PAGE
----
Allegations dropped against Knowledge House directors
The Nova Scotia Securities Commission has dropped its allegations of stock market manipulation against two directors of the failed e-learning company, Knowledge House.
"It's great to see they've finally come to the point where they dropped all the charges. It is totally unacceptable that it's taken years to get here," said Calvin Wadden, the company's former director.
"They put me in financial ruin."
It's been six years since he and another director, Kenneth MacLeod, were formally accused. The distance education company collapsed 11 years ago amid allegations insiders manipulated the share price.
Wadden was one of a number of company officials and investors accused of wrongdoing by the commission.
Most settled, but Wadden and MacLeod did not. The charges were dropped Wednesday.
Commission chair Sarah Bradley said it was not in the public interest to pursue the case.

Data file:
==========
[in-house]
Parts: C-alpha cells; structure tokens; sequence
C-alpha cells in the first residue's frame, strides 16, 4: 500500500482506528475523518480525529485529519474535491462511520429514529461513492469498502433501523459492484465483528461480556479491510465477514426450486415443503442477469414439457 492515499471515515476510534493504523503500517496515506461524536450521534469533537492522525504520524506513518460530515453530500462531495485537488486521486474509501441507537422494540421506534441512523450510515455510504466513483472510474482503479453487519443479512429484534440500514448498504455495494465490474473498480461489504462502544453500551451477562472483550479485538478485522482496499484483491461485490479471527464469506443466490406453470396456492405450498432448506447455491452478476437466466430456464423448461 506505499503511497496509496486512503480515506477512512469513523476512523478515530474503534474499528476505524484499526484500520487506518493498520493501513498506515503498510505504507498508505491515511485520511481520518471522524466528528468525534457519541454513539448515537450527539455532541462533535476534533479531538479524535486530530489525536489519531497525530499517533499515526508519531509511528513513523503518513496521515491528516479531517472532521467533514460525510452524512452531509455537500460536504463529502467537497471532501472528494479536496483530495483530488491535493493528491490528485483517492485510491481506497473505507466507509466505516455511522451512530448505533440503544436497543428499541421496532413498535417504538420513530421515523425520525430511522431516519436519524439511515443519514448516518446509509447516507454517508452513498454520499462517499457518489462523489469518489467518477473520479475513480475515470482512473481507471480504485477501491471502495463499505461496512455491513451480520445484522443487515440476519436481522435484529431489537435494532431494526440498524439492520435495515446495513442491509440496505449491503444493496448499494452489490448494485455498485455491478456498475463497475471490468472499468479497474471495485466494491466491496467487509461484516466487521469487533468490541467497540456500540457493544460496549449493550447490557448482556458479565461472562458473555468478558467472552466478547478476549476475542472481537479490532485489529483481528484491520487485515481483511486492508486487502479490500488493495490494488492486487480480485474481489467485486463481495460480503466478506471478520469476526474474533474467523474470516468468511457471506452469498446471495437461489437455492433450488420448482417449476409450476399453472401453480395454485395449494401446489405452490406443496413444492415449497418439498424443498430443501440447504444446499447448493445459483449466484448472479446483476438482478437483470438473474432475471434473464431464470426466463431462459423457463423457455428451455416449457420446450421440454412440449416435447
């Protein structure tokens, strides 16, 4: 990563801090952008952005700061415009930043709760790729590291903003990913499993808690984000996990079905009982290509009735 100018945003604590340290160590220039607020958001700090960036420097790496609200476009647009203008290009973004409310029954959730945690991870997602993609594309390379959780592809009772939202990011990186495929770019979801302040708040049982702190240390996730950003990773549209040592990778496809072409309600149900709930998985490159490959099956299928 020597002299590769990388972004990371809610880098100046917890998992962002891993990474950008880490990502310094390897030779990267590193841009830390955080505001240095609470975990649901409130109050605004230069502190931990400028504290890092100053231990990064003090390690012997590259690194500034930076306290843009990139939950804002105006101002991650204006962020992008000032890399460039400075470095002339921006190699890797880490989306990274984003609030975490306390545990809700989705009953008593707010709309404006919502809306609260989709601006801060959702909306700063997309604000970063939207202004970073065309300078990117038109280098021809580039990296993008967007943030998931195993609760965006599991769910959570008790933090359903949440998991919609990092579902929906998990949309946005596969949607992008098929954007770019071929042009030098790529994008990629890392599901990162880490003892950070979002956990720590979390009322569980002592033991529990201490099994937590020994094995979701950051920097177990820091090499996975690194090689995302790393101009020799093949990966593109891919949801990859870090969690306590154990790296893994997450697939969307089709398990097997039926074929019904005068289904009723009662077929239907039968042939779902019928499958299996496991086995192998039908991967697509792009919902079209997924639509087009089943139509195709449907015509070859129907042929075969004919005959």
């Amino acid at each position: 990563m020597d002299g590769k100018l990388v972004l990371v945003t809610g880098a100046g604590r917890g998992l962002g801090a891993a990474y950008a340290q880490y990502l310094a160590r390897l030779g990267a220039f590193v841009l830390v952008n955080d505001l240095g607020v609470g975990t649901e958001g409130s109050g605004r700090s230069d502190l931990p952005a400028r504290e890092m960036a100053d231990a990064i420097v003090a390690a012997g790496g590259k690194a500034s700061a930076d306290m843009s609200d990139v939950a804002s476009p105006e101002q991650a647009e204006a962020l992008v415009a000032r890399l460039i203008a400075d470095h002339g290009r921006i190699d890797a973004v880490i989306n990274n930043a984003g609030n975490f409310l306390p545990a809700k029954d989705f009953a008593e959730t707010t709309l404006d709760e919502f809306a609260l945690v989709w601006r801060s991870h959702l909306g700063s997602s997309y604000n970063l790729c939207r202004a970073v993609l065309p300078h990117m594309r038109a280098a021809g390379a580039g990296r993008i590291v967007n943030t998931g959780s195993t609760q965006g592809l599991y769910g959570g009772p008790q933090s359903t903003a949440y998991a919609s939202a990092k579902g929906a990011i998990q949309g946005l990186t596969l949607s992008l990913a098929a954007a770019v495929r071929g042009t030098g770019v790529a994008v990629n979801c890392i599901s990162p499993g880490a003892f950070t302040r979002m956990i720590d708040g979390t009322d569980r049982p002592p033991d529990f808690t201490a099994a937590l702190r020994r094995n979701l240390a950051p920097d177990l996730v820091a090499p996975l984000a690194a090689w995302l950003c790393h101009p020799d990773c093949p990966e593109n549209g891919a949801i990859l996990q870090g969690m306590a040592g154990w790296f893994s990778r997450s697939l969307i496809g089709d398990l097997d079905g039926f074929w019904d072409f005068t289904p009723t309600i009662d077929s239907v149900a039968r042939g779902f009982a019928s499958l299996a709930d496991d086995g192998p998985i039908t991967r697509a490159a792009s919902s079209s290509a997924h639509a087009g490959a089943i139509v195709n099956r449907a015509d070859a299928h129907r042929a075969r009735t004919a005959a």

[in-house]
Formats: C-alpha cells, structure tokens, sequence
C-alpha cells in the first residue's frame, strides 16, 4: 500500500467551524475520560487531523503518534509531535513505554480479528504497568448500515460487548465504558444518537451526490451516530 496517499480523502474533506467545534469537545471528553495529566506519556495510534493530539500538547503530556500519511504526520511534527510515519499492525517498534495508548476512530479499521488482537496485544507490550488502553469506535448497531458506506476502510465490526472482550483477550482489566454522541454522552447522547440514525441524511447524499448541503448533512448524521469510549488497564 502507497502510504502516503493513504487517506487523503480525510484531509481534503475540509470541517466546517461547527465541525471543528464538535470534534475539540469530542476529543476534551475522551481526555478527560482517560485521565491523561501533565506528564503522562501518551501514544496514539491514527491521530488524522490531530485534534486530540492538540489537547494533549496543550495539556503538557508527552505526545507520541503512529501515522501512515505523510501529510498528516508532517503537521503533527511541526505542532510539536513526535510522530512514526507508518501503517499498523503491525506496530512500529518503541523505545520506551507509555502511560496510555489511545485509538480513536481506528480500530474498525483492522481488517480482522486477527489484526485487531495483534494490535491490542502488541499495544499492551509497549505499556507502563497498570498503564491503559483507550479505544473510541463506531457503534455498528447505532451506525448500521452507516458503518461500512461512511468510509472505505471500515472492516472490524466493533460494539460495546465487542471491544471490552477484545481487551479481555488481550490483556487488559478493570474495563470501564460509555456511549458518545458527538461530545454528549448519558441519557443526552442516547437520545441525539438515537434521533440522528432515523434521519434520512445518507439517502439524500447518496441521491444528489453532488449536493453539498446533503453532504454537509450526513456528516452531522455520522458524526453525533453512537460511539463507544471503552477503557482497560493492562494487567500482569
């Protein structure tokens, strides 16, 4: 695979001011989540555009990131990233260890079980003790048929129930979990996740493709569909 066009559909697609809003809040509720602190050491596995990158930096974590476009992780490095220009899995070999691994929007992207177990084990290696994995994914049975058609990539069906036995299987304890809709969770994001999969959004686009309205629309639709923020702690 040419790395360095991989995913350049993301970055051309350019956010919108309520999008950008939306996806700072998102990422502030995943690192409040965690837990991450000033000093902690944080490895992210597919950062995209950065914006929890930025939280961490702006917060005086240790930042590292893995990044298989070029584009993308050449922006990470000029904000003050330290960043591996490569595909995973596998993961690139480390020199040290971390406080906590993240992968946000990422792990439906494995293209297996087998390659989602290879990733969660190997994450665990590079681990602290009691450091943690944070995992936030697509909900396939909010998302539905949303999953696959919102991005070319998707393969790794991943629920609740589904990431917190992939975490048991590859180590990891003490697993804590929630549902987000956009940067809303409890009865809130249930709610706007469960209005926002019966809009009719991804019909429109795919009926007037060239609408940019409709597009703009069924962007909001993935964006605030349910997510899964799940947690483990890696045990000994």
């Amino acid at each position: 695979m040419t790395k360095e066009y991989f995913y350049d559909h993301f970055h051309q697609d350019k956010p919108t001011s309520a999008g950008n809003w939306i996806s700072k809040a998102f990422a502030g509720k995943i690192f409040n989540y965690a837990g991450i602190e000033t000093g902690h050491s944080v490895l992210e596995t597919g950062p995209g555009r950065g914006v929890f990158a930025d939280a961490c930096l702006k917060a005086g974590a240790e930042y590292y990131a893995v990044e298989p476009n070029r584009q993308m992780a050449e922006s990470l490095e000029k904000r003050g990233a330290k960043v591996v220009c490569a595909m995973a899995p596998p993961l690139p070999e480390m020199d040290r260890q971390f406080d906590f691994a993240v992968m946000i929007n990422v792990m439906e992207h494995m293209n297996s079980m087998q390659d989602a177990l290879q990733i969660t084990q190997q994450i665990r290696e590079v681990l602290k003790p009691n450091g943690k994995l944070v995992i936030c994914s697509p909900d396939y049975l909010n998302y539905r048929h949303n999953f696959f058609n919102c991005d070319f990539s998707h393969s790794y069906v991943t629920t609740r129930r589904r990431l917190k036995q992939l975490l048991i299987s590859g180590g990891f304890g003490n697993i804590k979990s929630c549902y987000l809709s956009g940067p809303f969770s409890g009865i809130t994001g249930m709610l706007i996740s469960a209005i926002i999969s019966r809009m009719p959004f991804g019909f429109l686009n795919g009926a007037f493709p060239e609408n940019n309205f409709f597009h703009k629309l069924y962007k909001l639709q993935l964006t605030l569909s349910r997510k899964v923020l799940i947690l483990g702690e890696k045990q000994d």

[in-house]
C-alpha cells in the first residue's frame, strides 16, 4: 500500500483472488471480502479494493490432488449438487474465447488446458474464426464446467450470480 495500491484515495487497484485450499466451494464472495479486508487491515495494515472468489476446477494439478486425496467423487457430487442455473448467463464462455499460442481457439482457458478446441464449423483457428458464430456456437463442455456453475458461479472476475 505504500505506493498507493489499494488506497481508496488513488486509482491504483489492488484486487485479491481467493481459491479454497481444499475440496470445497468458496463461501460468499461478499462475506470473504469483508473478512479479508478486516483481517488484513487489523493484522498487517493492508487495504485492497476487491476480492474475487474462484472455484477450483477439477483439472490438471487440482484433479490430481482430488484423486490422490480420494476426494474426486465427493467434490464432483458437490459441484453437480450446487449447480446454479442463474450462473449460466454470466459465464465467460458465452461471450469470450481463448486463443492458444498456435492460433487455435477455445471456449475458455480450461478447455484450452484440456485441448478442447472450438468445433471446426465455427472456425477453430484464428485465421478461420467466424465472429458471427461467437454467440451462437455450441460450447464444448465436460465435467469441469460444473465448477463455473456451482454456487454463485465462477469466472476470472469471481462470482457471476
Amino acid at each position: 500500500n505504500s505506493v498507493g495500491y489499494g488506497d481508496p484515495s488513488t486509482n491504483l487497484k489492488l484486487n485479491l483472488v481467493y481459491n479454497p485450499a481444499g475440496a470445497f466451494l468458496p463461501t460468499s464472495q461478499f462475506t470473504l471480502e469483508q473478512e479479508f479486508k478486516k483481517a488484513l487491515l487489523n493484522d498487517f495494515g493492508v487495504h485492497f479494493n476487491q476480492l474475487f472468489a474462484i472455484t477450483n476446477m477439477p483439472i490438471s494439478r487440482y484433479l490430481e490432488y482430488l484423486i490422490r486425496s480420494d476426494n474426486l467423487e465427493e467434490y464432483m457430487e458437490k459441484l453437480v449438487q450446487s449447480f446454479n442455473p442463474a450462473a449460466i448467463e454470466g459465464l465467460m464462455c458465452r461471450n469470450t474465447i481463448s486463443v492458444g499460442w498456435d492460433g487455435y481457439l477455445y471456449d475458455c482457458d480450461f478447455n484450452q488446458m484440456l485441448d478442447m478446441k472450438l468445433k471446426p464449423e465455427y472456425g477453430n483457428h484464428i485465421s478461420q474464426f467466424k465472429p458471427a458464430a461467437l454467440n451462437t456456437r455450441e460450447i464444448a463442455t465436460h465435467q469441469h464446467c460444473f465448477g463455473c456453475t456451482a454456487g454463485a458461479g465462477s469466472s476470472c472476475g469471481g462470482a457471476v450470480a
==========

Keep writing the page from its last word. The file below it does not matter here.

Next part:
"The role that Mr. Wadden and Mr. MacLeod were alleged to have played in this was of a less serious nature."
Bradley said the commission's decision follows the revelation that the commission entered a secret settlement agreement with the brokerage house behind much of the Knowledge House trading, National Bank Financial, seven years ago.
A retired judge said keeping the deal secret was unfair to Wadden because it hindered his ability to defend himself.
Wadden wants an inquiry into the commission handling of the case.
Collapse blamed on market decline
Shares in Knowledge House Publishing began publicly trading on the Montreal Stock Exchange in 1998 and on the Toronto Stock Exchange in 1999 after the company changed its name to Knowledge House Inc.
In March 2001, the company signed a contract with the Nova Scotia government to develop a series of internet-based courses to prepare high school students for university.
On Aug. 16, 2001, the company received a $1.2 million payment from the province, but less than a month later Knowledge House was out of business.
During a legislative committee hearing in 2001, Knowledge House's blamed the collapse on the general decline in the market for software and on tight capital markets.
National Bank Financial followed up with a series of lawsuits seeking nearly $10 million in margin calls from insiders relating to trades of Knowledge House stock.